Bankruptcy International Style: What Financial Factors Predict Corporate Bankruptcy in Global Economies
Abstract ( via UC)
In data mining more than a decade’s worth of international bankruptcy records, a UC researcher has identified the company-related factors most likely to lead to bankruptcy in the U.S., U.K. and Japan. Companies in all three countries share only one common risk factor for bankruptcy: Sales turnover.
Introduction (via UC)
The only uniform corporate indicator predicting a firm’s bankruptcy in three of the world’s major economies is a company’s sales turnover.
Other predictive indicators of corporate bankruptcy vary by country and market system, according to University of Cincinnati research to be released on Aug. 4 regarding 23 financial variables associated with corporate bankruptcy from 1995 to 2009. For instance, only in the United States does it appear that a company’s size is a risk factor for bankruptcy. In the U.S., the smaller a company, the greater the apparent risk for bankruptcy.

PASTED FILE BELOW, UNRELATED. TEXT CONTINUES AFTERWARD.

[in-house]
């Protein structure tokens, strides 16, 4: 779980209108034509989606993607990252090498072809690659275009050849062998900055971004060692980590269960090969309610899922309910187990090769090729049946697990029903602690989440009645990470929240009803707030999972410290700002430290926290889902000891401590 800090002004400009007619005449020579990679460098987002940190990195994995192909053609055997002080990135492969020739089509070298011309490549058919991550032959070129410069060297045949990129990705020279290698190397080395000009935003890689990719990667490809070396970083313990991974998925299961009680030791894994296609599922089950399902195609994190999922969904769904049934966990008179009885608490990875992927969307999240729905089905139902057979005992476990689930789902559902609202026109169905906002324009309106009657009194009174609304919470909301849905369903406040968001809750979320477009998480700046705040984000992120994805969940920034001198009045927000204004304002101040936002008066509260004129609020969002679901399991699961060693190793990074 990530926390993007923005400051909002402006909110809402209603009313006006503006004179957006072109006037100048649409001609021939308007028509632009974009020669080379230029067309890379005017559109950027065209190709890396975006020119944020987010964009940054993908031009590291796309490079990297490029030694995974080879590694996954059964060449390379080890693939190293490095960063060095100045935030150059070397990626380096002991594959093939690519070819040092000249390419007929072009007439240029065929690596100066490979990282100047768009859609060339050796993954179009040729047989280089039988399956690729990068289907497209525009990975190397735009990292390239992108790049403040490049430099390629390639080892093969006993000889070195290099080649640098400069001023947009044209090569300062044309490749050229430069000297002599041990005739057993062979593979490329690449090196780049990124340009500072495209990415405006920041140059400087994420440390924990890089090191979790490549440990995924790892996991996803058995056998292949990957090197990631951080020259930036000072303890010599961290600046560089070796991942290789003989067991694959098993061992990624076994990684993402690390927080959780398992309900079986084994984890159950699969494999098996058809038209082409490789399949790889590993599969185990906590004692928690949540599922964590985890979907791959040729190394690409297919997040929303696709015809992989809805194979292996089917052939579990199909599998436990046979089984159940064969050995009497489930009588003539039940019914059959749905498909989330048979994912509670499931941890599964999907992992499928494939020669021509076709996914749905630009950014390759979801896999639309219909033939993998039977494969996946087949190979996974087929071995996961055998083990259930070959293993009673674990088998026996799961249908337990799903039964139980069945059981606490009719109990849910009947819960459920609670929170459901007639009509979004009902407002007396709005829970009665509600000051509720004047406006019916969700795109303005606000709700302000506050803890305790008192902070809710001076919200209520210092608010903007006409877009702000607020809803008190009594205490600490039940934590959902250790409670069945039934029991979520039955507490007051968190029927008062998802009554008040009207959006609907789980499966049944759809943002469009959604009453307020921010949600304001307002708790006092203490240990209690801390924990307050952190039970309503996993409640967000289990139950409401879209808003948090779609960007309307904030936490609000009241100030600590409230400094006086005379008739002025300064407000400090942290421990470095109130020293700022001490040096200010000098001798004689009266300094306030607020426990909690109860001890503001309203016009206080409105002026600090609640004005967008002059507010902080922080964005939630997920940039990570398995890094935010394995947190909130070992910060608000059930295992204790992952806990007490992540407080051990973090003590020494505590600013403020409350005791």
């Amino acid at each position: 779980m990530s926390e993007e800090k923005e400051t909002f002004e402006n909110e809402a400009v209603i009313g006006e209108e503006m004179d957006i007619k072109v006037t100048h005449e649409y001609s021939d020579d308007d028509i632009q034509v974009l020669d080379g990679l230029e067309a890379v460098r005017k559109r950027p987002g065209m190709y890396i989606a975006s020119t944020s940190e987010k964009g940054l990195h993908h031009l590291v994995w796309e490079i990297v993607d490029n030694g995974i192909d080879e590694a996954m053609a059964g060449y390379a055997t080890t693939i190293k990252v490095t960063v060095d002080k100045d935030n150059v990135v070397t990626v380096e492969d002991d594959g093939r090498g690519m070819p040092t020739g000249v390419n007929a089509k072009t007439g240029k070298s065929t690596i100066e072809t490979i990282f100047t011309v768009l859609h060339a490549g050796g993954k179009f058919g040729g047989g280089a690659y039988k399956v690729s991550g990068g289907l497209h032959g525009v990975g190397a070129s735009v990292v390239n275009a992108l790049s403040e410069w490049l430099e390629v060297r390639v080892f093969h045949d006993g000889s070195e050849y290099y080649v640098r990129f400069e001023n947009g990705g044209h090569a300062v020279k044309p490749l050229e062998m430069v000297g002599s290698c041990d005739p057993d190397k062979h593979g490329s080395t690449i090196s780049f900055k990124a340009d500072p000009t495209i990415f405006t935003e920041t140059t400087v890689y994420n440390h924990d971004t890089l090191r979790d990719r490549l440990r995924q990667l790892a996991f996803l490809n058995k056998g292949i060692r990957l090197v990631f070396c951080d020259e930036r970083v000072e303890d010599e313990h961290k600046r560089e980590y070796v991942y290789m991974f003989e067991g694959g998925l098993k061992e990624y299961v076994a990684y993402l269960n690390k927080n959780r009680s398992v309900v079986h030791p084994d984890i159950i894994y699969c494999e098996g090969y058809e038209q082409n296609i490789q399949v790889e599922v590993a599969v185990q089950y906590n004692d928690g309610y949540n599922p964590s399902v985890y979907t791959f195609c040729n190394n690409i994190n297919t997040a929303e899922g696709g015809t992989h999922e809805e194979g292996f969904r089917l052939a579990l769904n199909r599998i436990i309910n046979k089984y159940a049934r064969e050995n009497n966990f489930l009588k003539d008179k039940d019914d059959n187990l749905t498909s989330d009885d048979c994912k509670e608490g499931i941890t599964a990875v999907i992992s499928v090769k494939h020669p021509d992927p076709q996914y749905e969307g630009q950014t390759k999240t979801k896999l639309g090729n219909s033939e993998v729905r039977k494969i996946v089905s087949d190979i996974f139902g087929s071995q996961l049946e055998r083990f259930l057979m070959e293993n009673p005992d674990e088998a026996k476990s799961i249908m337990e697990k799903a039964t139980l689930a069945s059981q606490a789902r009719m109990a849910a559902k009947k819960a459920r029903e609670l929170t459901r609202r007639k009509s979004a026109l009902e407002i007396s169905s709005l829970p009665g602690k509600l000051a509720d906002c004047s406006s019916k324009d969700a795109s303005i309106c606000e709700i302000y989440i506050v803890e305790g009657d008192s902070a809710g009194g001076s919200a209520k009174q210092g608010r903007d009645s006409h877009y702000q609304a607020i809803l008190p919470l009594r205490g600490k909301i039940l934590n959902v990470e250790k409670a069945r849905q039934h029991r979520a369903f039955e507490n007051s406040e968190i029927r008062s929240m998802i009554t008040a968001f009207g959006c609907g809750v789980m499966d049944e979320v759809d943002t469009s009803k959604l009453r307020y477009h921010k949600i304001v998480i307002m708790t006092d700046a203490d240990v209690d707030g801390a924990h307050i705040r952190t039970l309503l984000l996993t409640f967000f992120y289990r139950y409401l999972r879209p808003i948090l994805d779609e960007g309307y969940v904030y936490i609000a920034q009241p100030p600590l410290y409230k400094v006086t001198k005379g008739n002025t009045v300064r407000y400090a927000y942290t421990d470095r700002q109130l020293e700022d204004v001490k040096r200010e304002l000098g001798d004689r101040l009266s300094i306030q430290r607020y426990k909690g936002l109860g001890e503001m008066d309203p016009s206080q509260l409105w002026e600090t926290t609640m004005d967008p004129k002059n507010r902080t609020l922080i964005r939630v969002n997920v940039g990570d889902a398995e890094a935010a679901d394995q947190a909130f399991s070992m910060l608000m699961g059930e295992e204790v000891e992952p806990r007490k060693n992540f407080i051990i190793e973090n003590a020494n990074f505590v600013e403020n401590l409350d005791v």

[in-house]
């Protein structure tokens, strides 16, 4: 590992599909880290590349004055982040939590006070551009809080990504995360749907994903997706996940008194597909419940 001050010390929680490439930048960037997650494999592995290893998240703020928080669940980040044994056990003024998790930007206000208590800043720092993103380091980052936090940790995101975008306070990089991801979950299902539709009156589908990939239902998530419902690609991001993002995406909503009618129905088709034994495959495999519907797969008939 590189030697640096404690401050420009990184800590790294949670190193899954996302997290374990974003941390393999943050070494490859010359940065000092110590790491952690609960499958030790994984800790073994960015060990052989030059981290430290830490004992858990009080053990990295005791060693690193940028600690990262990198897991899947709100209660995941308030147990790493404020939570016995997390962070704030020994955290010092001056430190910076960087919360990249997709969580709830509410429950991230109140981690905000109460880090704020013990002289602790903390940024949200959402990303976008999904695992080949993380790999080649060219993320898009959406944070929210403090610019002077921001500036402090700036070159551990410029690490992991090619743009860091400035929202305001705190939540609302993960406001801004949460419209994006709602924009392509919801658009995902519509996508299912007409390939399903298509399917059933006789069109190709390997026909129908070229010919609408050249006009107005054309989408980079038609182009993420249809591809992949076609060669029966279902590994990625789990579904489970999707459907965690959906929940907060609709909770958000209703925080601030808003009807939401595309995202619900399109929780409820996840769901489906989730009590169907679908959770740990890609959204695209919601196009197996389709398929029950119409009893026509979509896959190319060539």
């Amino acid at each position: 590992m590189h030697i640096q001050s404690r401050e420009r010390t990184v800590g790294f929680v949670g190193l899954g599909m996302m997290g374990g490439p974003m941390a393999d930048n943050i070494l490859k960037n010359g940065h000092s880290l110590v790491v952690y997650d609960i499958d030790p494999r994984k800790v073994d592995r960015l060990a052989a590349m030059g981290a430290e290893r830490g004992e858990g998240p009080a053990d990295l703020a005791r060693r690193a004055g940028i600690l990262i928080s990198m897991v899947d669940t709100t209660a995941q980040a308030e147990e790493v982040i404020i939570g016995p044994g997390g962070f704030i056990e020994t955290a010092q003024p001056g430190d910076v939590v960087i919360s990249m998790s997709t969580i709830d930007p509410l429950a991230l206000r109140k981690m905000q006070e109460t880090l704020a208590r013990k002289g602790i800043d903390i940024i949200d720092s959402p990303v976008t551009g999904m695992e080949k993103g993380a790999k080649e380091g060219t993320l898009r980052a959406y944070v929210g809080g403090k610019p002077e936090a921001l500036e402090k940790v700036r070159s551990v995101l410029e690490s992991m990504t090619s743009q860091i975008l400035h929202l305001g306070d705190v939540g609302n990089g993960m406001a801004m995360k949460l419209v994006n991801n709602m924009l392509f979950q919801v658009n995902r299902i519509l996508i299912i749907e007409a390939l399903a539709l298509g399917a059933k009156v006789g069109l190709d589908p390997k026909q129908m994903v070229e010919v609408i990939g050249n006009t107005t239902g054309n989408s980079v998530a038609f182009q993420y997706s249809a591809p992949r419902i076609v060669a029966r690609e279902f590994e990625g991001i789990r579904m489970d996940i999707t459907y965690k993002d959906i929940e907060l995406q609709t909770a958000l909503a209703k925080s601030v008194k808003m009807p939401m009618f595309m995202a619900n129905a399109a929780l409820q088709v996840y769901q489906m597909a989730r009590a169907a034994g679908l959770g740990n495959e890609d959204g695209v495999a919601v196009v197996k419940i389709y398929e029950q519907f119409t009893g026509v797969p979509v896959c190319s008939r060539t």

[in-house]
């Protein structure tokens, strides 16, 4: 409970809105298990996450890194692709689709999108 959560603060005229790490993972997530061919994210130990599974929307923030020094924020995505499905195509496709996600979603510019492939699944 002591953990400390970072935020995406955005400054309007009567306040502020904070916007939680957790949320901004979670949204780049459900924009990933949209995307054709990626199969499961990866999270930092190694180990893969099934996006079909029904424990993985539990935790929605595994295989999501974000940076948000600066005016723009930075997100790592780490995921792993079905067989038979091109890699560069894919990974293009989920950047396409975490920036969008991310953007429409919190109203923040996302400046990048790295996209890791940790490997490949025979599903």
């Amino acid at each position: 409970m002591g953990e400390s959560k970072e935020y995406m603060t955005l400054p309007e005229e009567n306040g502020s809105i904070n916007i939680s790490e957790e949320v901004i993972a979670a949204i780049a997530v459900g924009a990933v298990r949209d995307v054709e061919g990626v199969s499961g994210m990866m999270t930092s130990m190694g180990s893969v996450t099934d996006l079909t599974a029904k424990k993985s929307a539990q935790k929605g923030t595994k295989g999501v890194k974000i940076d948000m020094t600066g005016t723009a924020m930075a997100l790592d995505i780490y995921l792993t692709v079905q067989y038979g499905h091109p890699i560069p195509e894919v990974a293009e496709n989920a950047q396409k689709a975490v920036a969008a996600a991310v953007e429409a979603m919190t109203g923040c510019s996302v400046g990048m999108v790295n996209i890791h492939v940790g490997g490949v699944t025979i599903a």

The research project, Forecasting Corporate Bankruptcy: International Evidence, was conducted by UC’s Yan Yu, associate professor of quantitative analysis and operations management, and Shaonan Tian, UC doctoral student in quantitative analysis.
Yu and Tian will present their findings and the predictive corporate bankruptcy model they have developed at the Joint Statistical Meeting (JSM), the largest gathering of statisticians in North America, to be held in Vancouver July 31-Aug. 5, 2010.
The JSM is held jointly by the American Statistical Association, the International Biometric Society, the Institute of Mathematical Statistics, the Statistical Society of Canada, the International Chinese Statistical Association and the International Indian Statistical Association.